Facing The Challenge Of Mental Health As A Senior

Although the saying “age is just a number” is common, aging is something that cannot be taken for granted. It’s a natural transition process that has an impact on both our physical and mental health, leading to a range of psychosocial ailments.

As per the pre covid national survey, more than 14% of adults above 50 years are suffering from mental, behavioural and emotional disorders that have led to deteriorating lifestyles and the percentage has increased post the pandemic too.

Favorably, thanks to the advancement in medical science that there are effective treatments available paired with the health providers offering services like Elderly care in Dunedin, Florida and other parts of the USA.

However, there are a number of difficulties that the elderly face as they age and need the physical and emotional help of family and friends to make the job of health care professionals simple.

Attached stigma to the disease

Unfortunately, there are many misconceptions concerning mental health problems, and outside of society, even friends and family wind up forming stereotypes about them, which causes a number of problems for the patient.

For older persons, a mental disorder’s identification and medication are far more difficult to manage. Many times, indicators of mental health problems, such as sadness or memory loss, are written off as “natural” signs of aging. However, these presumptions keep seniors from getting the treatment they require.

Memory loss

More than half of all Americans over 65 suffer from memory loss or confusion, due to age-related conditions such as dementia or Alzheimer’s. A recent study shows that these conditions can severely affect the quality of life of families caring for elderly people with dementia.

Aged has a difficult time remembering things because the brain does not grow as well as it used to. This is known as cognitive decline. This cognitive decline can cause great stress and this stress can result in depression, social isolation, and physical health issues.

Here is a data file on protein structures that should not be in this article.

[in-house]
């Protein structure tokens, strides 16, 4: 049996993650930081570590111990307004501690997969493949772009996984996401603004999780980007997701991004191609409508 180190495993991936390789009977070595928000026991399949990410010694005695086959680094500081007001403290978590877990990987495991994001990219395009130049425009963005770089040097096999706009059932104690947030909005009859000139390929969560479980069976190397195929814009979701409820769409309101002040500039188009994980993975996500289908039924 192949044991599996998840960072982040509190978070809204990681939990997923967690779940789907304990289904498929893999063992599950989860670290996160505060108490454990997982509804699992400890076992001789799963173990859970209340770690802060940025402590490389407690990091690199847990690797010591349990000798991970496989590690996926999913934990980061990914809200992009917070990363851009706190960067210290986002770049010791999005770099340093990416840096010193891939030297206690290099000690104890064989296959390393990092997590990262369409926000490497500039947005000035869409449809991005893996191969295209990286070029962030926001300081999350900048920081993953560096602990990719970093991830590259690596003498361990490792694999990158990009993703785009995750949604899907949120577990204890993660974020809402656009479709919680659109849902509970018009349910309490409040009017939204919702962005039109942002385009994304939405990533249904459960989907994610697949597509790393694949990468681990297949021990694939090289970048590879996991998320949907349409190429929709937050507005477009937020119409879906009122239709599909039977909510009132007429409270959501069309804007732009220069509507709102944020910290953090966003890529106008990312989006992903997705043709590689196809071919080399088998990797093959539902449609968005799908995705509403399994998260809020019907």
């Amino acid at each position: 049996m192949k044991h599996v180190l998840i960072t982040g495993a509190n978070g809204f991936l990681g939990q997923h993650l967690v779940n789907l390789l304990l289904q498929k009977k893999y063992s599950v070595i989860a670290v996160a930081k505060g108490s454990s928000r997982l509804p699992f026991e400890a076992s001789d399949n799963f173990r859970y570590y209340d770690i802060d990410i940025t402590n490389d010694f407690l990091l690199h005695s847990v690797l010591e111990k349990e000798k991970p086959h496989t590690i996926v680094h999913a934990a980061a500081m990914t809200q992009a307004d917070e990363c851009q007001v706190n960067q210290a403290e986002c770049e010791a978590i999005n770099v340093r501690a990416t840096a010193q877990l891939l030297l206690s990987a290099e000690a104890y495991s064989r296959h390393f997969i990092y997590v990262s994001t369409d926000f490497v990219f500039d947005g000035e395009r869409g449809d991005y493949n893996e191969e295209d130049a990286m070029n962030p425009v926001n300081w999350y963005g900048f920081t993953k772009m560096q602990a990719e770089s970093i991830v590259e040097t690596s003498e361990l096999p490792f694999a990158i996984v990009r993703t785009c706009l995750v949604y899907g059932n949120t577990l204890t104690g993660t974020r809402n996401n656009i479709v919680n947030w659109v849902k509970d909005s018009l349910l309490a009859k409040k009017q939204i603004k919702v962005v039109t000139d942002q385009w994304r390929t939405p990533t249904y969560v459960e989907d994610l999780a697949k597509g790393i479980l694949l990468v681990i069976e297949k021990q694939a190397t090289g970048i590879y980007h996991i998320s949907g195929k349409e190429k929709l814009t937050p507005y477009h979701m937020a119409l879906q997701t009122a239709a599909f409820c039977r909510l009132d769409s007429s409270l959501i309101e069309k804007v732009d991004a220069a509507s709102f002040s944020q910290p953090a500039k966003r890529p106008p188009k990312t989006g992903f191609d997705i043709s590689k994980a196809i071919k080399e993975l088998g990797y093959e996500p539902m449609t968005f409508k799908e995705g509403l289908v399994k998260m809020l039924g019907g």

Bipolar disorder

When they may be physically, cognitively, or both ill, elderly persons with bipolar disorder frequently endure a lot of pressure. They also struggle with issues including poor coordination and difficulty concentrating.

In comparison to the overall population, they are also more likely to experience sadness and the feeling of being left alone. People with bipolar disorder consequently frequently struggle to maintain their mobility in their own houses.

Depression and Anxiety

As the older population continues to grow, so does the number of elderly people suffering from depression. One reason behind this is that these individuals face a variety of health issues, such as dementia and cardiovascular diseases.

They also experience bullying from family members and isolation from the community. In addition, seniors may have other medical problems or poor mental health or both. This can make them feel helpless and overwhelmed.

The cause of this is not just physical, but also psychological – the correlation between depression, anxiety and aging has been studied for years through many studies.